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NTSB: Truck driver's inattention led to Amtrak's 2016 derailment in Kansas

An unattended truck rolled downhill and struck the tracks, causing a lateral shift that led to the derailment.
Photo – Federal Railroad Administration

A truck driver's failure to properly secure his unattended truck led to an Amtrak derailment that occurred in March 2016 near Cimarron, Kansas, according to the National Transportation Safety Board's (NTSB) latest briefing on the accident.

The day before the incident, the unattended truck rolled downhill and struck BNSF Railway Co. tracks, causing them to misalign. The Amtrak train then crossed the misaligned tracks and derailed.

Also contributing to the accident: The truck driver and his supervisor neglected to report the incident to the local authorities, according to the NTSB's briefing, which was released late last week.

"Railroads are not required to post emergency contact numbers other than at grade crossings," NTSB officials said in the report. "In situations such as this one, the correct approach is to call 911 and report the concern. Using this approach, local emergency officials can notify the railroad about any potential issue with its equipment."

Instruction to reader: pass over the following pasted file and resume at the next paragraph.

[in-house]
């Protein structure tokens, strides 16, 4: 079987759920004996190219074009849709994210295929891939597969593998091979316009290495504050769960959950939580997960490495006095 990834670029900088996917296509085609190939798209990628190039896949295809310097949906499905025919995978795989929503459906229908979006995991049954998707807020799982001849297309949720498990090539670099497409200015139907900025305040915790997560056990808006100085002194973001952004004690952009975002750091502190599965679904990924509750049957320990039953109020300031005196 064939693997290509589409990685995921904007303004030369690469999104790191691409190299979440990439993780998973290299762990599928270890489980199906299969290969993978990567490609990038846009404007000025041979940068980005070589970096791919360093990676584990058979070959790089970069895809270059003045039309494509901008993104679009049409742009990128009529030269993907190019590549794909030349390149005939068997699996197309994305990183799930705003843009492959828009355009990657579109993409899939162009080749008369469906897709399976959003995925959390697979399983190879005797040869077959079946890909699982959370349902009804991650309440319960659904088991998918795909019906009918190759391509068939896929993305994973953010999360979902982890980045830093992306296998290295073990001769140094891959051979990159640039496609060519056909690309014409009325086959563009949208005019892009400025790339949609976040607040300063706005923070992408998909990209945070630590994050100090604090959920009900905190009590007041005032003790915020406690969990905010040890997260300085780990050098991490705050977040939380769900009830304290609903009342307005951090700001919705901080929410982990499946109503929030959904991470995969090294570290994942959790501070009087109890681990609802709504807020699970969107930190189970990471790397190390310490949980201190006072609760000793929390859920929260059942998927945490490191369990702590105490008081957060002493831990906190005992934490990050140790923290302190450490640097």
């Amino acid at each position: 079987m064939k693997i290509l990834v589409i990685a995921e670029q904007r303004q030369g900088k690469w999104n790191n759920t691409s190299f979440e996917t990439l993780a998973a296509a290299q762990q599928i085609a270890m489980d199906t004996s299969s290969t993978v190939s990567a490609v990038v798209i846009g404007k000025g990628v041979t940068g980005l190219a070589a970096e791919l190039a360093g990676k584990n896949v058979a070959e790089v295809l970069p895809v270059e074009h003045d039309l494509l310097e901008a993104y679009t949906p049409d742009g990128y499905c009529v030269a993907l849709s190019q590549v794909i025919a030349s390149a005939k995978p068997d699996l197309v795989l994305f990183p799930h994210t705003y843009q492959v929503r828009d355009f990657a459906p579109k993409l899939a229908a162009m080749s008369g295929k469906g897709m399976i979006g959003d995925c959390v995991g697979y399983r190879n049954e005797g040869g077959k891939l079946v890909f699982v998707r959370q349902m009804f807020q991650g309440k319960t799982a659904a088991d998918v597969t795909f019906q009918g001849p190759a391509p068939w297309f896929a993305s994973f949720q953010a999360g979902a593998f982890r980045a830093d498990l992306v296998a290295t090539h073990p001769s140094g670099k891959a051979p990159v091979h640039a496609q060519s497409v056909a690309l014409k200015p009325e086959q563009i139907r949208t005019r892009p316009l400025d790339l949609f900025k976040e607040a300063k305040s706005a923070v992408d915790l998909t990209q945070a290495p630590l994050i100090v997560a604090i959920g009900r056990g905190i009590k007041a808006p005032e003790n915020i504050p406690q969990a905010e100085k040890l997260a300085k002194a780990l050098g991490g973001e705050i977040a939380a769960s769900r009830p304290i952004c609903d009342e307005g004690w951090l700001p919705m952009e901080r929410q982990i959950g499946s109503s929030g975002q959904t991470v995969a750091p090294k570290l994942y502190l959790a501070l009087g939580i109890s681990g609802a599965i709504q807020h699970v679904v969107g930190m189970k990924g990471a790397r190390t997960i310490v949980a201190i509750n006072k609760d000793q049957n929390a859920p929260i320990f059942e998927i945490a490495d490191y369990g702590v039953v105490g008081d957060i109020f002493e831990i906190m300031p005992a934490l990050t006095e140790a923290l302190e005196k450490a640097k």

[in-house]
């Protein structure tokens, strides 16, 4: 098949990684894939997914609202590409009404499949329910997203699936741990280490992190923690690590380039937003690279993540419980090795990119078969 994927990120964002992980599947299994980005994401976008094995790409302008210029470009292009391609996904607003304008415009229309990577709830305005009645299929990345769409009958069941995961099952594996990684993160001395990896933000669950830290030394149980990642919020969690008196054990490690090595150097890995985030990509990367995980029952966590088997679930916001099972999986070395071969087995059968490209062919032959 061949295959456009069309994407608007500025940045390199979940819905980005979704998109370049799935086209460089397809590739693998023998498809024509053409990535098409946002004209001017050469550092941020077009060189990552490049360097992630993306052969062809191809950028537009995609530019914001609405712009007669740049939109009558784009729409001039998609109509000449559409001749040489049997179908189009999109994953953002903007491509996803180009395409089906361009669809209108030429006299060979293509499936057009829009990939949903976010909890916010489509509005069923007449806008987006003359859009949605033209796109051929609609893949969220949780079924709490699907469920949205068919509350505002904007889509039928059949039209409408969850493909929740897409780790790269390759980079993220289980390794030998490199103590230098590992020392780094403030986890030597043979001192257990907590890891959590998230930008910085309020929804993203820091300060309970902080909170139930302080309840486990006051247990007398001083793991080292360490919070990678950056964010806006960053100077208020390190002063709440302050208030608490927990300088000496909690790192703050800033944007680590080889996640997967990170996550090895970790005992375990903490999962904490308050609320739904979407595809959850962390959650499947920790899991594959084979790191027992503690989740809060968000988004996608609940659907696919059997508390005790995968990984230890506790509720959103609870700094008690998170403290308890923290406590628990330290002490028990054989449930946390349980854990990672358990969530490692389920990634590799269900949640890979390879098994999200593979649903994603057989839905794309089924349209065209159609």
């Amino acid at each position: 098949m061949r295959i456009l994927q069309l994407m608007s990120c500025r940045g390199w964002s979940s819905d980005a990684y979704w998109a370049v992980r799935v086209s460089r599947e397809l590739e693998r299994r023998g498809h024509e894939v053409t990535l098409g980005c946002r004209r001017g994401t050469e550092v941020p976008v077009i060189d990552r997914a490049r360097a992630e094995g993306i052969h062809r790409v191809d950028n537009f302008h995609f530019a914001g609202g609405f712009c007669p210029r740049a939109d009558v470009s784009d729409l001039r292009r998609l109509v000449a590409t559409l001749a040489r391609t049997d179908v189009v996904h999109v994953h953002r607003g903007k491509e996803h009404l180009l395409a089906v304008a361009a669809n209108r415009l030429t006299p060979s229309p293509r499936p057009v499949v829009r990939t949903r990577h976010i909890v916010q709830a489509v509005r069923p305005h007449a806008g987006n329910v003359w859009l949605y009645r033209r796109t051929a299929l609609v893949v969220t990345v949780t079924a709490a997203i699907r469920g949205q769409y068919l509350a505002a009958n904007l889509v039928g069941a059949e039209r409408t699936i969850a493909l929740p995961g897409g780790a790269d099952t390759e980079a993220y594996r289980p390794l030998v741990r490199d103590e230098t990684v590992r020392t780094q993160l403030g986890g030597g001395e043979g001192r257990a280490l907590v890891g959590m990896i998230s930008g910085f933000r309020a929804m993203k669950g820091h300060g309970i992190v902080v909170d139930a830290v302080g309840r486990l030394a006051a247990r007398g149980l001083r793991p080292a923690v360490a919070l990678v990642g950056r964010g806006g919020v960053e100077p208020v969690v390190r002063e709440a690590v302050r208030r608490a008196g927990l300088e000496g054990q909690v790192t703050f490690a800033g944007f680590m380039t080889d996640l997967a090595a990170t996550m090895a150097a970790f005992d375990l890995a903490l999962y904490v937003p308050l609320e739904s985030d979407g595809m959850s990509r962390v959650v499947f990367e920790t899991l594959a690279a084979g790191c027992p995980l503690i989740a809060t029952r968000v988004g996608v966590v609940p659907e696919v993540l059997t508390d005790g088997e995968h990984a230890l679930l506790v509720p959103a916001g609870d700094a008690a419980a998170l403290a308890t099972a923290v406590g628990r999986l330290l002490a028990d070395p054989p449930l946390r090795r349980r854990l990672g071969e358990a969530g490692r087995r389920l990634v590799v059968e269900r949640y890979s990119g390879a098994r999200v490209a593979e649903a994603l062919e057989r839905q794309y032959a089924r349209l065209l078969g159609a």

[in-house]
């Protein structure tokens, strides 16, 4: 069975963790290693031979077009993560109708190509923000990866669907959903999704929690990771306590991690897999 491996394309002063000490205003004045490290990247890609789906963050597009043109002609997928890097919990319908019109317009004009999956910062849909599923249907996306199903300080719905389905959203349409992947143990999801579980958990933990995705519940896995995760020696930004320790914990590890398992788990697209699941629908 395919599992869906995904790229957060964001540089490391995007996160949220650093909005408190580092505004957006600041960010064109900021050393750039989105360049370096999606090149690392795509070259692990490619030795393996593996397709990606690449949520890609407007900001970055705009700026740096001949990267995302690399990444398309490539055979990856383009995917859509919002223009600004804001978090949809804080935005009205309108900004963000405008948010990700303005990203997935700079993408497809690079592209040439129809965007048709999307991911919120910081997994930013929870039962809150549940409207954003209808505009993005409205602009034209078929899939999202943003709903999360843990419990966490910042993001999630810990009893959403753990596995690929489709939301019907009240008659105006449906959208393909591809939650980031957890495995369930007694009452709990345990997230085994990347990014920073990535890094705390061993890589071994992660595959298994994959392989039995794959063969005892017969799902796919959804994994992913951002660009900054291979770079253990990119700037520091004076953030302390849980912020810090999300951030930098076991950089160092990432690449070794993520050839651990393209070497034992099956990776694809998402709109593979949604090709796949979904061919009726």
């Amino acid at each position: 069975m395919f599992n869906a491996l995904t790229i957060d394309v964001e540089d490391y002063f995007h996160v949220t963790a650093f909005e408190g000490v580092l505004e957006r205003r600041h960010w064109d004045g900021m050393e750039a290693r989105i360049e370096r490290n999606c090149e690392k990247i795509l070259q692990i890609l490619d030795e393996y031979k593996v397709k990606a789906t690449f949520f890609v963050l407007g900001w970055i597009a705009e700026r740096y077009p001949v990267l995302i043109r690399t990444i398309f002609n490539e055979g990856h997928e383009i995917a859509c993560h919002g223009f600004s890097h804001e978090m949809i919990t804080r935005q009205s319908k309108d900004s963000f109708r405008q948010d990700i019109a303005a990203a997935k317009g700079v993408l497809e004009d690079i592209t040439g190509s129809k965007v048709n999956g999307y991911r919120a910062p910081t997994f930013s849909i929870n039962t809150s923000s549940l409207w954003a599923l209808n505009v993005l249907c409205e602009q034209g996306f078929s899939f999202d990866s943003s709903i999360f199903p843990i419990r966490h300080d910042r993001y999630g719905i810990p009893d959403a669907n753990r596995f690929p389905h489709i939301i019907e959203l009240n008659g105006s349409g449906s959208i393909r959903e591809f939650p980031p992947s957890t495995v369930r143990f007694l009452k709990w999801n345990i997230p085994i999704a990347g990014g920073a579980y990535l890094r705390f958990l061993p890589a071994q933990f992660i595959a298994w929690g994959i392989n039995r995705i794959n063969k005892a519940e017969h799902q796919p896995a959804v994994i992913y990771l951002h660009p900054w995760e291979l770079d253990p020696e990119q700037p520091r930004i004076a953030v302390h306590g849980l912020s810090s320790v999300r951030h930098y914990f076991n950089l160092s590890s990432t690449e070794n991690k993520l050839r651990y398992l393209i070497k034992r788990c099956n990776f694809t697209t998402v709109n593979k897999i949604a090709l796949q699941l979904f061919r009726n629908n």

Twenty-eight people were injured in the incident. Amtrak and BNSF have estimated the damage cost at more than $1.4 million.

The Los Angeles-to-Chicago train, which had two locomotives and 10 cars, was operating on BNSF's La Junta Subdivision.

In the NTSB's preliminary report in April 2016, investigators stopped short of blaming the truck for the derailment. Still, NTSB officials had observed that the left and right mounting brackets on the truck were broken, and that the tread on the truck matched tire track impressions at the scene.

Contact Progressive Railroading editorial staff.

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